Current Project: NMMNG
Status: preparing to jump back after grading is done
I just finished Sabrina Jefferies's latest, The Truth about Lord Stoneville, and I notice I've been on a bit of a historical bender lately. One thing that historicals are wonderful for is focusing in on the hero--heroes often have a much larger arc than heroines in historicals. In the last few years, I've noticed a trend in these arcs towards deeply flawed heroes who ultimately transform into redeemable, lovable, capable partners by the book's end. Unlike many historicals of yore, this new breed of historical hero becomes a believable and worthy husband by book's end by acknowledging and overcoming his shortcomings rather than merely bending heroine to his will or overcoming her good senses with sensual overload. However, what I find truly fascinating is how dark some of these heroes start out now, even in the "lighter" regency subgenre, and how authors aren't shying away from giving these heroes true character flaws and bad choices rather than just a domineering personality.
Instead, I see a trend towards heroes who begin the book truly in the wrong. These are heroes who have messed up their lives in big ways. These heroes have often intentionally hurt those around them, giving them an edge of cruelty. It's a very fine line that these authors tread with these new heroes, and I absolutely applaud those who are doing it so successfully--Sabrina Jefferies, Tessa Dare, Courtney Milan, and Sherry Thomas have all wowed me with their recent releases. The key appears to be the completeness of the hero's journey--does he truly sink down and wallow in his wrongness? Does he get the chance to make up for past mistakes and go one step further? Is he redeemed merely by his passion for the heroine or does he undergo a fundamental shift in world view? It is this shift, this tilting of the axis of hero's world that keeps me reading.
For me, the take away lesson from this trend is yet more reinforcing of the hard work we must force our characters to do. The deeply flawed hero only really works when he is the one who changes, not when others step in and rescue him. Further, the worst of the character flaws seem to work the best when they are coupled with a deep secret that has the power to change everything hero has ever believed true about himself--true world view shifting. This comes back to motivation--irredeemable actions become understandable (if not forgivable) when properly motivated by things beyond the control of hero or by a tortured past. Heroes who are cruel for the sake cruelty are so 1987, but heroes who have done terrible things as part of believable backstory are the backbone of the continued upswing of the historical genre. These heroes have to open a vein and bleed before they are worthy of heroine, and the talented authors who craft them force them to do just that.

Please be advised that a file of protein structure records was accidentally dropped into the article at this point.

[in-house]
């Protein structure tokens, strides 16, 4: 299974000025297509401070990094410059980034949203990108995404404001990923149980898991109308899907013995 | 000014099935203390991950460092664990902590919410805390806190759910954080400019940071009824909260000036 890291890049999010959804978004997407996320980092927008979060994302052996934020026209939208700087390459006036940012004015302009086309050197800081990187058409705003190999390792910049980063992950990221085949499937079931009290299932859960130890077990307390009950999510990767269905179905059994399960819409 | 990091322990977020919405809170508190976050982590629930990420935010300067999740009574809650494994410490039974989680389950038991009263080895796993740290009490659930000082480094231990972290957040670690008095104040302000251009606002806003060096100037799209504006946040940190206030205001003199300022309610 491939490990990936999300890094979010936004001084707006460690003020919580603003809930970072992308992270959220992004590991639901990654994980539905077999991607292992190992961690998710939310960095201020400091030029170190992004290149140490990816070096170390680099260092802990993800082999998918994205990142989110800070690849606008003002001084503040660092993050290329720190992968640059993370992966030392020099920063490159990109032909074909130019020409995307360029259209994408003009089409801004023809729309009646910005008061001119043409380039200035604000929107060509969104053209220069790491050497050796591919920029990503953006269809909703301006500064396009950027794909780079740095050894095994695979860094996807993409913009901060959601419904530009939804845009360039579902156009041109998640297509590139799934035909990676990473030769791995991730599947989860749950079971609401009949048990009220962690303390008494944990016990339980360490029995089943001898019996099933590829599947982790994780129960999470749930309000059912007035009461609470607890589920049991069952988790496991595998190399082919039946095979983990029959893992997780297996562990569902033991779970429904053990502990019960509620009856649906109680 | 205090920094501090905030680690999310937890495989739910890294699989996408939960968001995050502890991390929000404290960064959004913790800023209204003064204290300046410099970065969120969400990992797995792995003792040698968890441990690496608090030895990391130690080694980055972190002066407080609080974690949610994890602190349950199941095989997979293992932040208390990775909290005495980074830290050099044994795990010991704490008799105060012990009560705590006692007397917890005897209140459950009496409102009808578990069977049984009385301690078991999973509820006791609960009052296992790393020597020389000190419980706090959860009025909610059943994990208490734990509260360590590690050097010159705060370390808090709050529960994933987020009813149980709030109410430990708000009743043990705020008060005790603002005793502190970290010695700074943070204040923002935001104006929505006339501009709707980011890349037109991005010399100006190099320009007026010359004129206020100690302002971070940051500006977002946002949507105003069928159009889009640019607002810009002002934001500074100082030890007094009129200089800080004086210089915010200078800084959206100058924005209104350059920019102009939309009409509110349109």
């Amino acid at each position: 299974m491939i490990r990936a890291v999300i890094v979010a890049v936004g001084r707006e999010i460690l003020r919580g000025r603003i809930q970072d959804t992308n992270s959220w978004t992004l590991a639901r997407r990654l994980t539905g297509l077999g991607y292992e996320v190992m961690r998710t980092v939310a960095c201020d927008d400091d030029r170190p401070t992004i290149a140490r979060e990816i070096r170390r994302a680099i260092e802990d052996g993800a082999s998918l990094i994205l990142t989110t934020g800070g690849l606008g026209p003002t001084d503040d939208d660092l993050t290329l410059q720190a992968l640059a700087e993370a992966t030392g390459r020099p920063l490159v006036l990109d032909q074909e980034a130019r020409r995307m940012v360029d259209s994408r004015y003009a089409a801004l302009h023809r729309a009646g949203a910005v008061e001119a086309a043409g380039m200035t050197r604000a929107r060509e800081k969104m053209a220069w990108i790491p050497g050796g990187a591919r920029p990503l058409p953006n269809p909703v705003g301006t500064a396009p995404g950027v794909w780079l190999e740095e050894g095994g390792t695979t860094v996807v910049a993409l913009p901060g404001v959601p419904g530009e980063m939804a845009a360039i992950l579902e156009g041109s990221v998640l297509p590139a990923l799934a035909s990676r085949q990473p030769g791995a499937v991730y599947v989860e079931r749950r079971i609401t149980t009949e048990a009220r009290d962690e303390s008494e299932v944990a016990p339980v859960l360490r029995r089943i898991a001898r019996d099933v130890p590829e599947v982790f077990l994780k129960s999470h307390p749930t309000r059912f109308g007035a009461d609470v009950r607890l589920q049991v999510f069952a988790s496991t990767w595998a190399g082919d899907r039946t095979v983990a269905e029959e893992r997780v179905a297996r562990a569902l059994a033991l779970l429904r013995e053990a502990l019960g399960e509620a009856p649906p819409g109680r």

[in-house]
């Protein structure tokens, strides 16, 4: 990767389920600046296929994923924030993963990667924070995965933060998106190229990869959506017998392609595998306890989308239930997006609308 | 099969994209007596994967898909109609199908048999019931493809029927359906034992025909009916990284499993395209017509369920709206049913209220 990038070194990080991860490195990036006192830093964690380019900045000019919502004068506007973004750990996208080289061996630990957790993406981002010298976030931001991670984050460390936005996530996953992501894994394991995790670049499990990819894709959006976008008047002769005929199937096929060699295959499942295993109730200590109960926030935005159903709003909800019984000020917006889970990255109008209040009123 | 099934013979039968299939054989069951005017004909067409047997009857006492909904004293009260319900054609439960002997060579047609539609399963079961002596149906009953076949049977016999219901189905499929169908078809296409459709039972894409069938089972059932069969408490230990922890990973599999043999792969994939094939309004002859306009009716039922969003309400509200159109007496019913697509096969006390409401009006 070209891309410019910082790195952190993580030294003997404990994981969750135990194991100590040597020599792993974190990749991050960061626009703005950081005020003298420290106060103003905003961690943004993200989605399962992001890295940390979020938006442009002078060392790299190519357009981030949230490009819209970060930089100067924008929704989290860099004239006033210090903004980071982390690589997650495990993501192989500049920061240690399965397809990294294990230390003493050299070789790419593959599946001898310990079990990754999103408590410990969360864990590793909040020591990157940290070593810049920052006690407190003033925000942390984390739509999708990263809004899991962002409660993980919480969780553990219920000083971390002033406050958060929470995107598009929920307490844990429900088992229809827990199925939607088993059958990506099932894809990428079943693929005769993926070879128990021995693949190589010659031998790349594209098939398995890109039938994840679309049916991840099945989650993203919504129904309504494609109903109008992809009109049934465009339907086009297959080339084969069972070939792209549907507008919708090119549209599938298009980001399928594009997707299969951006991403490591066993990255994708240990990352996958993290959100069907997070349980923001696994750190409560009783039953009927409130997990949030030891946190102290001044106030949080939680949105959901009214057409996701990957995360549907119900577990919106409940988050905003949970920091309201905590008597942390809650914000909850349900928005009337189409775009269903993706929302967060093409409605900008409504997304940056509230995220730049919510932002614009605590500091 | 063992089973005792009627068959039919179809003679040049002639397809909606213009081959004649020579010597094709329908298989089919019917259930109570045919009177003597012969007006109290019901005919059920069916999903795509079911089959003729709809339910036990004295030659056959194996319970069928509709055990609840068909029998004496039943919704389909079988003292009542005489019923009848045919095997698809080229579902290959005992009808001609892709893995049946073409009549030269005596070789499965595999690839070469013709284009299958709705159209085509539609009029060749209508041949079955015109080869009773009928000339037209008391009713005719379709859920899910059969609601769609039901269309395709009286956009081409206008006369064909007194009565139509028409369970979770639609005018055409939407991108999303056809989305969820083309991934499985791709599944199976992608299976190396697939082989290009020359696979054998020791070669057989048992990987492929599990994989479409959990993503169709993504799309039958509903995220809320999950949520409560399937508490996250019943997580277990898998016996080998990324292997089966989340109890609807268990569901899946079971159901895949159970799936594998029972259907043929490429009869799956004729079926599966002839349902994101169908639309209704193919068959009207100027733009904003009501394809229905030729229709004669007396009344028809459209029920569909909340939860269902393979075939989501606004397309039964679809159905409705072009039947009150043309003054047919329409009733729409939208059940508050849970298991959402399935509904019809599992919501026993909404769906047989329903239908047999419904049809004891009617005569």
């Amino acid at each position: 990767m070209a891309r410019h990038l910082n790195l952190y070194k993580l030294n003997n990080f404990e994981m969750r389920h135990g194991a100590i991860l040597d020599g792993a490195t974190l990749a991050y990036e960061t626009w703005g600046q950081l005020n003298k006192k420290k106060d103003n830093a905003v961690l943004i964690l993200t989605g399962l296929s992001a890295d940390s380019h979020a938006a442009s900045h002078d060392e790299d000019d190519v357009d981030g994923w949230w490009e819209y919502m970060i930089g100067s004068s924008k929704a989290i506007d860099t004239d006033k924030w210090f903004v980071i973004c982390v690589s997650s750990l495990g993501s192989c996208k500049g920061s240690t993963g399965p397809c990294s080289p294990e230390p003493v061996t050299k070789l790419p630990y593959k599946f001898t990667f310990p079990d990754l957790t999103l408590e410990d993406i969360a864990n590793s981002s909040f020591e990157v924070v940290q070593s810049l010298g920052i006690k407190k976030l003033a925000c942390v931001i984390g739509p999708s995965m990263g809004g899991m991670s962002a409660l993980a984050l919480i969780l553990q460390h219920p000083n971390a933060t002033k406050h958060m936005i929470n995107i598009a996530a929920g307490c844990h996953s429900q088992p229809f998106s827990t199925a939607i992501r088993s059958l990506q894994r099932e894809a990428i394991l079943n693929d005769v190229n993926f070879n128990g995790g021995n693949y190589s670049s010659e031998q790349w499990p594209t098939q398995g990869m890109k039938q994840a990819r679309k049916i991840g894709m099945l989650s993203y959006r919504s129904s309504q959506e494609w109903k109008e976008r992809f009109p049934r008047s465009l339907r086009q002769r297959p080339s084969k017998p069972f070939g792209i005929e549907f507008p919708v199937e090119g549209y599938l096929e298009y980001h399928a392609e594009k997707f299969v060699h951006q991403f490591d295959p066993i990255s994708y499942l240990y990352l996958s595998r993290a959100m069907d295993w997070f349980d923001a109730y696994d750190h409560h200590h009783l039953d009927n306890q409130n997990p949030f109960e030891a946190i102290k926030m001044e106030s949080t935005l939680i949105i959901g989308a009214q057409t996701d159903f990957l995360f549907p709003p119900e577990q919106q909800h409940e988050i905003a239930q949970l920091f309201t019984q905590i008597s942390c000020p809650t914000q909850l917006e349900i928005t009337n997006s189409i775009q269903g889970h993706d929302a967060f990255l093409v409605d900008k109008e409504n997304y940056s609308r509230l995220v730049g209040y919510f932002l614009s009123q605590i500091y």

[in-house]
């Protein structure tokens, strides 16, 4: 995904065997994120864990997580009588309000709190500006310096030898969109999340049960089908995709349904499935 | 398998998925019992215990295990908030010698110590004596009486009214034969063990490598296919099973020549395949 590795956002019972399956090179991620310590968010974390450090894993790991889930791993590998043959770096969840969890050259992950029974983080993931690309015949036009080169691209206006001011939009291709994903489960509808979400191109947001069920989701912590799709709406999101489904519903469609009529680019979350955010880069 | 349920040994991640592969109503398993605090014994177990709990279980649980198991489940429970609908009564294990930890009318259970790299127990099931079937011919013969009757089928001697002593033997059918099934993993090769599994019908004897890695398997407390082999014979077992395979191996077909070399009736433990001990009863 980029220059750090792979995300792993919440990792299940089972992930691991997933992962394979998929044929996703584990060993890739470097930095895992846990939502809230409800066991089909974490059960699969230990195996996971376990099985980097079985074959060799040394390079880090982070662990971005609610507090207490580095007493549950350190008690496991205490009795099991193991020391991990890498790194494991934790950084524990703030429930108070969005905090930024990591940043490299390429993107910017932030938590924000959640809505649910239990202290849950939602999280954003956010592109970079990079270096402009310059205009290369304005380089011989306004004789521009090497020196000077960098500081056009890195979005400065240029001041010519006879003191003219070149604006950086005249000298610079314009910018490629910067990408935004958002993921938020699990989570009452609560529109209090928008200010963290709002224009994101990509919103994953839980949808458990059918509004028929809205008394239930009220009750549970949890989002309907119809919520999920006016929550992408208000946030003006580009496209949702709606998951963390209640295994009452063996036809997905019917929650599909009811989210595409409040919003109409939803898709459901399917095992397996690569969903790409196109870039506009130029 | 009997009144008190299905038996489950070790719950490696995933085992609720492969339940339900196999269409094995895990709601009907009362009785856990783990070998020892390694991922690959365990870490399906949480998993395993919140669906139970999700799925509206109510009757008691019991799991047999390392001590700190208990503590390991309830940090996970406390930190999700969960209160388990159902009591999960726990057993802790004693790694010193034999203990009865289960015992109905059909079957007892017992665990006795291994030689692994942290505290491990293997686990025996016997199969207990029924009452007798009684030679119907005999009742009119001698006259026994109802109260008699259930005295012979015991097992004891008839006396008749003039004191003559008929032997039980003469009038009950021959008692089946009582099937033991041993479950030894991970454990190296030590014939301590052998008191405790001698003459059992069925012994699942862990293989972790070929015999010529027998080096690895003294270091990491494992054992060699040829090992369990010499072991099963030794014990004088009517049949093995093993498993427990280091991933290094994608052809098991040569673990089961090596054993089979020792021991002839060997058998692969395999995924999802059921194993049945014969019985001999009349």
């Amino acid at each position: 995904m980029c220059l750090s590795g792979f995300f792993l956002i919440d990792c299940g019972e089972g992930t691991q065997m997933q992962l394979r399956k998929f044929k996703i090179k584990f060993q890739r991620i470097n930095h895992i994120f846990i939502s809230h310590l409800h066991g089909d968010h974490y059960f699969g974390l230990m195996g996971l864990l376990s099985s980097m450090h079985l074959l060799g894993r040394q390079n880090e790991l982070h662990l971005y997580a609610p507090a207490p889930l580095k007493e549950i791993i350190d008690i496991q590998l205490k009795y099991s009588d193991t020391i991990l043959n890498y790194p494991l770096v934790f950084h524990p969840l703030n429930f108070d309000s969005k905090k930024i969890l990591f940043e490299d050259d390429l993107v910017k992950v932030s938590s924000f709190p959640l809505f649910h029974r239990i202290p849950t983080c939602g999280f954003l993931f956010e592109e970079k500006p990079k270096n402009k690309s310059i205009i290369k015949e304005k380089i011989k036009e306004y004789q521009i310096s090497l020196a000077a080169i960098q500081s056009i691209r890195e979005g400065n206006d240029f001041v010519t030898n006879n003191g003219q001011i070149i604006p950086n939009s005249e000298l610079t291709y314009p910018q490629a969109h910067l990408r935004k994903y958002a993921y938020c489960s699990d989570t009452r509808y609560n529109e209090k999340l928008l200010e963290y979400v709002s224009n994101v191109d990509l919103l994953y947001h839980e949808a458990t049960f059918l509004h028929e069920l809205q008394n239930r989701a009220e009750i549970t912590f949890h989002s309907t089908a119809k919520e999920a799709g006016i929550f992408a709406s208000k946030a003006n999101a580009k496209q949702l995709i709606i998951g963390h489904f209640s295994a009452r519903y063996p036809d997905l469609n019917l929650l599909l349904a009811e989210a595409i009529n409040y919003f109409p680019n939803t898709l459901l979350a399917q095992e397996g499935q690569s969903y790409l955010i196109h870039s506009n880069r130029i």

What I find truly intriguing as part of this trend is how my acceptance, and indeed, love of dark heroes is growing. I used to prefer my heroes a little less complicated, but I now find that I crave complexity. Now, my question for you today is how dark do you like heroes? Do you have trouble forcing yourself to be cruel enough to the heroes of your own stories? How hard do you make them work to redeem themselves? Also, who is your all-time favorite dark hero(es)?